Referring to the church of his day, Paine wrote, “The Christian theory is little else than the idolatry of the ancient mythologists, accommodated to the purposes of power and revenue... My own mind is my own church.” Like his fellow deists, who made a clear distinction between church and state, he was convinced that freedom meant being able to speak one’s mind on all subjects, religious as well as political. He did not “condemn those who believe otherwise. They have the same right to their belief as I have to mine.”

Nor were the deists anti-Christian. They concluded that Christianity had at its theological core the same mystical truth found in every genuine spiritual conception; namely, the perennial philosophy of compassion for all sentient beings as the means by which the human soul develops. This recognition, however, deeply offended mainstream Christians, who insisted their brand of faith alone was correct, all others being heretical at best or demonic at worst.

As an example of the extremes these defenders of the One True Religion went to demonstrate their piety, hob-nails initialled “T.P.” were sold by the thousands to Londoners who could walk all day on the name of Thomas Paine. His treatment in the land he had done so much to free was more harsh. When he walked through the streets of his hometown in Bordentown, New Jersey, doors and window shutters were pointedly banged shut as he passed by, while cries of “Devil!” followed him everywhere.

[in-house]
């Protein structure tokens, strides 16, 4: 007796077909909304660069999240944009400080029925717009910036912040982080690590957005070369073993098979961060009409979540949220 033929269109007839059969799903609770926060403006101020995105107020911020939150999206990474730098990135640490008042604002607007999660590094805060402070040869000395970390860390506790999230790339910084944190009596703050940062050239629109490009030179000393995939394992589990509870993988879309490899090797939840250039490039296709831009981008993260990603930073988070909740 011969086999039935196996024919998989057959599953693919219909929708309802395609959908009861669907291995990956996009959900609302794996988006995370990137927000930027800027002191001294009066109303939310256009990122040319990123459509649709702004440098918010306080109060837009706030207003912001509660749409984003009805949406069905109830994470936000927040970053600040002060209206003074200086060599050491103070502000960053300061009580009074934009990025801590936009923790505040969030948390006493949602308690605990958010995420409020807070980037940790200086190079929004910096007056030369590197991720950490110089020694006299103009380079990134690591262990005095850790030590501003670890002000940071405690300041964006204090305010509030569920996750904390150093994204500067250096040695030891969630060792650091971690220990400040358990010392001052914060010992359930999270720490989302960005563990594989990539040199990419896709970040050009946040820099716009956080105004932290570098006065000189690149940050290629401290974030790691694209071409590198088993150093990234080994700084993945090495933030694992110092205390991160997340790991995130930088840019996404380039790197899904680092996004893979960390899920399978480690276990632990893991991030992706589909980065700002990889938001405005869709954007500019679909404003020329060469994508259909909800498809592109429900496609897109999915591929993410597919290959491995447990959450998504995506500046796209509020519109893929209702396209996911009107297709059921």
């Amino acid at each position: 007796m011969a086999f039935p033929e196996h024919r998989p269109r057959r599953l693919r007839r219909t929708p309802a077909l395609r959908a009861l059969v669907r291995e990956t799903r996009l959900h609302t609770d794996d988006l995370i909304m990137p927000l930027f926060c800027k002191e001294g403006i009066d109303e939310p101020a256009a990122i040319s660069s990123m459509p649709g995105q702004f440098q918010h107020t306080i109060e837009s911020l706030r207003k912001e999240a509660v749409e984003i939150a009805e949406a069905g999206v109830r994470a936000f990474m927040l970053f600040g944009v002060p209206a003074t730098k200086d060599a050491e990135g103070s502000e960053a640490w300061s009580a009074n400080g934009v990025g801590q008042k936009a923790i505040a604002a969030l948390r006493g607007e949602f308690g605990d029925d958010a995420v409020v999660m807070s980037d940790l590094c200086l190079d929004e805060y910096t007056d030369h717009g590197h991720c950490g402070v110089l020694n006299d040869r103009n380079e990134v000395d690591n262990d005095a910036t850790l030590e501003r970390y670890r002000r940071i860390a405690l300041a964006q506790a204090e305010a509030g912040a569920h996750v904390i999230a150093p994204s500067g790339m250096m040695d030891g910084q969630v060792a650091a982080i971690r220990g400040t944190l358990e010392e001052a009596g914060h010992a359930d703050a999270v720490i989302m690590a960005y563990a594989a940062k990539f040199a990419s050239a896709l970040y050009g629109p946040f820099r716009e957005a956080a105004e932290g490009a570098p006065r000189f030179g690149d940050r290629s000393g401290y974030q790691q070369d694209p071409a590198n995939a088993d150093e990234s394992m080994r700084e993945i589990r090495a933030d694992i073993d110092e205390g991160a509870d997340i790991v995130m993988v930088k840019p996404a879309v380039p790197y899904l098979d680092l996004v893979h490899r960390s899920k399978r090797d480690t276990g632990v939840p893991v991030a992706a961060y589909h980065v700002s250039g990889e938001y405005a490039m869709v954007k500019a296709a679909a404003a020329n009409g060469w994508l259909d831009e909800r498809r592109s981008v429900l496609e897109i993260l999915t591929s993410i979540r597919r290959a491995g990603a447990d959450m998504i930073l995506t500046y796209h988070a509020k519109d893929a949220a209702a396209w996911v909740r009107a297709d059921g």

Modern American Christian crusaders would be even more alarmed to learn that not only was their country founded by deists, but its capitol deliberately designed as a metaphor for Freemasonry. In his profoundly researched book, The Secret Architecture of our Nation’s Capital (London: Century Books, Ltd., 1999), author David Ovason offers abundant evidence to show that Washington, D.C. was built by Freemasons who incorporated their arcane, even heretical ideas in the White House, the Washington Monument, the Library of Congress, the Post Office, the Capitol Dome, the Federal Trade Commission Building, the Federal Reserve Building, even Pennsylvania Avenue itself.

But what is, or was, Freemasonry? Like any idea or organisation that persists over time, Freemasonry deviated from its initial purpose until, in the end, it bore only slight, outward resemblance to its origins. By way of comparison with a group alleged without much real foundation to have been Freemasonry’s precursor, the Knights Templar was founded in the early 12th century, ostensibly for guarding pilgrim routes to Jerusalem with a few soldiers sworn to poverty and abstinence, but grew to become a virtually autonomous army richly equipped and armed, finally blossoming into an economic entity so potent it called down on itself the murderous envy of a French king.